Gillard’s Empowering Schools Program, accompanied by massive school funding cuts, accelerated competition between schools. Principals became transformed into managers implementing a business model that led to increased testing, data collection, and the narrowing of the curriculum. Teachers were required to meet performance targets, promote their school through a range of competitive activities, such as fund-raisers, weekend events, advertising and showcasing the superiority of the school in which they were currently employed.

Such a retrogressive educational agenda could not be imposed through the previous norms of democratic discussion and debate, only through bullying, intimidation and the stifling of opposition. Those teachers who disagreed with the so-called reforms, or were less than enthusiastic, could be sidelined and victimised.

Younger teachers, cheaper and without the experience of decades of struggle for working conditions behind them, were increasingly promoted into positions of responsibility. In addition, teacher hire was largely carried out on a local basis, with a principal-approved school panel doing the hiring, while the teacher transfer system was largely dismantled. Teaching positions were more and more tied to a particular school, rather than a state-wide system of schools. Conditions of work, such as compassionate leave and long service leave—regarded as entitlements in the past—were increasingly only available subject to principal approval.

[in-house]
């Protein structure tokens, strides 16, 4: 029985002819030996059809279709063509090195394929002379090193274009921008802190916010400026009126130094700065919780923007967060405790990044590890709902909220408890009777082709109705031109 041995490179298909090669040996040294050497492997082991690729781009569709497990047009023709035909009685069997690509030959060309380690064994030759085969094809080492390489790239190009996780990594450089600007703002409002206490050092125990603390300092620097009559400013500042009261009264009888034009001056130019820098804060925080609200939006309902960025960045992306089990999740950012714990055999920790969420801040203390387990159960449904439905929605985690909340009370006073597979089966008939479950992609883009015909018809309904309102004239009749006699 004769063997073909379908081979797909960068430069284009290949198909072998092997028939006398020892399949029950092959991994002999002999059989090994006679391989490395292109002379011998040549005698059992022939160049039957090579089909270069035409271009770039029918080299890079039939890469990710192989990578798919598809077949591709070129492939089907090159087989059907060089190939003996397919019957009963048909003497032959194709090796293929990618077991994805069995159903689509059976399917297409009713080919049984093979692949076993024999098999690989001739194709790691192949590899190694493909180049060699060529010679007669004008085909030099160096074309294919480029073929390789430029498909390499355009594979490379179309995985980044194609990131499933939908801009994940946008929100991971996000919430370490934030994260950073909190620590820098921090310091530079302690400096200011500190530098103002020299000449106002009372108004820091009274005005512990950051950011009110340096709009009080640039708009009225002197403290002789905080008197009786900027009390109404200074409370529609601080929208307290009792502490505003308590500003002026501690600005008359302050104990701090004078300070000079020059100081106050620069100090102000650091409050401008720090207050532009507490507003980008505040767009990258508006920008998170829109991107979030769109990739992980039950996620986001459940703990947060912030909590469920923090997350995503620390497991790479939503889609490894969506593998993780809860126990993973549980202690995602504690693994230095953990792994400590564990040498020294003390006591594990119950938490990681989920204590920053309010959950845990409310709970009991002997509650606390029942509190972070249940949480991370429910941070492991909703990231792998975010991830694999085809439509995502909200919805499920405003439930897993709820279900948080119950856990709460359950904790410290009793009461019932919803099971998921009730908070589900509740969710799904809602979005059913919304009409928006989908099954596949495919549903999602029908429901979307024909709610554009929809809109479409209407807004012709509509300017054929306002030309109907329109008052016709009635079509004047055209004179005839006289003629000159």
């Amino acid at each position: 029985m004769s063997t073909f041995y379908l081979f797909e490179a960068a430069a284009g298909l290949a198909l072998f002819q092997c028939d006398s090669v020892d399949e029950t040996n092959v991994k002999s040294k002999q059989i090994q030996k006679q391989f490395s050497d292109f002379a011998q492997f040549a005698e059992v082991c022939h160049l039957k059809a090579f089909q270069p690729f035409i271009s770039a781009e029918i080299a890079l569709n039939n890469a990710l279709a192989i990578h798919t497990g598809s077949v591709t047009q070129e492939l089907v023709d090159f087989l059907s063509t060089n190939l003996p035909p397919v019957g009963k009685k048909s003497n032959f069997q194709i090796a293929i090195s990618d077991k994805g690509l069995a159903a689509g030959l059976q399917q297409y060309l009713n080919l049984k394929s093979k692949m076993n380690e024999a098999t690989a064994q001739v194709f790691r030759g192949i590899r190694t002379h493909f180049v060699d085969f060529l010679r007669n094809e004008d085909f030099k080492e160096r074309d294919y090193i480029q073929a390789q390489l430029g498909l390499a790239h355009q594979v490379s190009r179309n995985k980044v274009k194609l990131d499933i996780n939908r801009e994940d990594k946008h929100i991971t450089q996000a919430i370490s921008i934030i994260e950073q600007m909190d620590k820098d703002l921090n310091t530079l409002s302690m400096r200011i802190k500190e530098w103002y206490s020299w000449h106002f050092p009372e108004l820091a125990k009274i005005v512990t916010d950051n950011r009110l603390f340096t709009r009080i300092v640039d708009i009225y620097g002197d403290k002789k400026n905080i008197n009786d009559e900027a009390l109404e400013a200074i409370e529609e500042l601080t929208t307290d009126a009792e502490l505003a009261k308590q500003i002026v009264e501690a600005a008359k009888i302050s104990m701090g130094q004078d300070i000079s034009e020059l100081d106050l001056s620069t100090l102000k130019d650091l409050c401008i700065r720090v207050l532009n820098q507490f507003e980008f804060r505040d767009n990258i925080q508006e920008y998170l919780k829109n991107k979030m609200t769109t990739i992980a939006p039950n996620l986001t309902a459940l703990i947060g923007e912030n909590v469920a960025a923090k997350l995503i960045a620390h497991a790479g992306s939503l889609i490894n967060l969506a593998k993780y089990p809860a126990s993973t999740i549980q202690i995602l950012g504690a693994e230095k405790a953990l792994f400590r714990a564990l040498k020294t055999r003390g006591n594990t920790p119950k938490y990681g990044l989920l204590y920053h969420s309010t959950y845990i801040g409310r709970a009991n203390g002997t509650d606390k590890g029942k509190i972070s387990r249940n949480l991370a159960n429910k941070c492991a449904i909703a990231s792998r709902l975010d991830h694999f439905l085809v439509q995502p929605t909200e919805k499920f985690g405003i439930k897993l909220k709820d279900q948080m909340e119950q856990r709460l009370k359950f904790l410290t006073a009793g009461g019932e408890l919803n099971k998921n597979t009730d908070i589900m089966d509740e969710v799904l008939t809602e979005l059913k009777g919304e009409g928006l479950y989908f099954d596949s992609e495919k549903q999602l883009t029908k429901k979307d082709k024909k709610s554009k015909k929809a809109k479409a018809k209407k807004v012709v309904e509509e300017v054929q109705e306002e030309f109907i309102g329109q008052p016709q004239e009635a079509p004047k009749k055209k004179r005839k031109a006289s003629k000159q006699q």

Fewer teachers were hired on a permanent basis and the numbers on short term contracts rose rapidly. Recent figures show that in Victoria, almost two-thirds of new teachers are now on short term contracts, while the number of NSW teachers working as temporary or casual employees has soared to more than 20 per cent, following the introduction of the state’s autonomy model, Local Schools, Local Decisions.